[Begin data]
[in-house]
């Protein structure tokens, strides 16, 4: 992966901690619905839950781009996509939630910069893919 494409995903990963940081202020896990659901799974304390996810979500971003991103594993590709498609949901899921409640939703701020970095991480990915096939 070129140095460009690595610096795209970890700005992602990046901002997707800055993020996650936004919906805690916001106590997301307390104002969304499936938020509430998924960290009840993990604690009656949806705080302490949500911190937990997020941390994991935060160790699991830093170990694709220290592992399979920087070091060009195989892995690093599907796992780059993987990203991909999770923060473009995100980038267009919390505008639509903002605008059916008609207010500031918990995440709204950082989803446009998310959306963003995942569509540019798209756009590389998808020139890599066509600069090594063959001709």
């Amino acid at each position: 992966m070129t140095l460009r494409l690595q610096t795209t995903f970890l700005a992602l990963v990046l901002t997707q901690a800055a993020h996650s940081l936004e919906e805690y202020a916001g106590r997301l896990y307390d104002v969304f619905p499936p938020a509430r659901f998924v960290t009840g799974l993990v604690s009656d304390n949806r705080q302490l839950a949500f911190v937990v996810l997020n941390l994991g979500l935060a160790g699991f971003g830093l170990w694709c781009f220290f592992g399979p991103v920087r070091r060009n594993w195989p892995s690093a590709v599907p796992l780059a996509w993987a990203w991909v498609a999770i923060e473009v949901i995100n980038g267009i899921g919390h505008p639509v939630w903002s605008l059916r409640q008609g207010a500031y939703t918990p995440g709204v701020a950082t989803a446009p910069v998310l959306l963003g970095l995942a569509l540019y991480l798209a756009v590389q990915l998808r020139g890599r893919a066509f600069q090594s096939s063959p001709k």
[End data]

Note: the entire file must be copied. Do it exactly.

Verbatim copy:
[in-house]
């Protein structure tokens, strides 16, 4: 992966901690619905839950781009996509939630910069893919 494409995903990963940081202020896990659901799974304390996810979500971003991103594993590709498609949901899921409640939703701020970095991480990915096939 070129140095460009690595610096795209970890700005992602990046901002997707800055993020996650936004919906805690916001106590997301307390104002969304499936938020509430998924960290009840993990604690009656949806705080302490949500911190937990997020941390994991935060160790699991830093170990694709220290592992399979920087070091060009195989892995690093599907796992780059993987990203991909999770923060473009995100980038267009919390505008639509903002605008059916008609207010500031918990995440709204950082989803446009998310959306963003995942569509540019798209756009590389998808020139890599066509600069090594063959001709």
């Amino acid at each position: 992966m070129t140095l460009r494409l690595q610096t795209t995903f970890l700005a992602l990963v990046l901002t997707q901690a800055a993020h996650s940081l936004e919906e805690y202020a916001g106590r997301l896990y307390d104002v969304f619905p499936p938020a509430r659901f998924v960290t009840g799974l993990v604690s009656d304390n949806r705080q302490l839950a949500f911190v937990v996810l997020n941390l994991g979500l935060a160790g699991f971003g830093l170990w694709c781009f220290f592992g399979p991103v920087r070091r060009n594993w195989p892995s690093a590709v599907p796992l780059a996509w993987a990203w991909v498609a999770i923060e473009v949901i995100n980038g267009i899921g919390h505008p639509v939630w903002s605008l059916r409640q008609g207010a500031y939703t918990p995440g709204v701020a950082t989803a446009p910069v998310l959306l963003g970095l995942a569509l540019y991480l798209a756009v590389q990915l998808r020139g890599r893919a066509f600069q090594s096939s063959p001709k």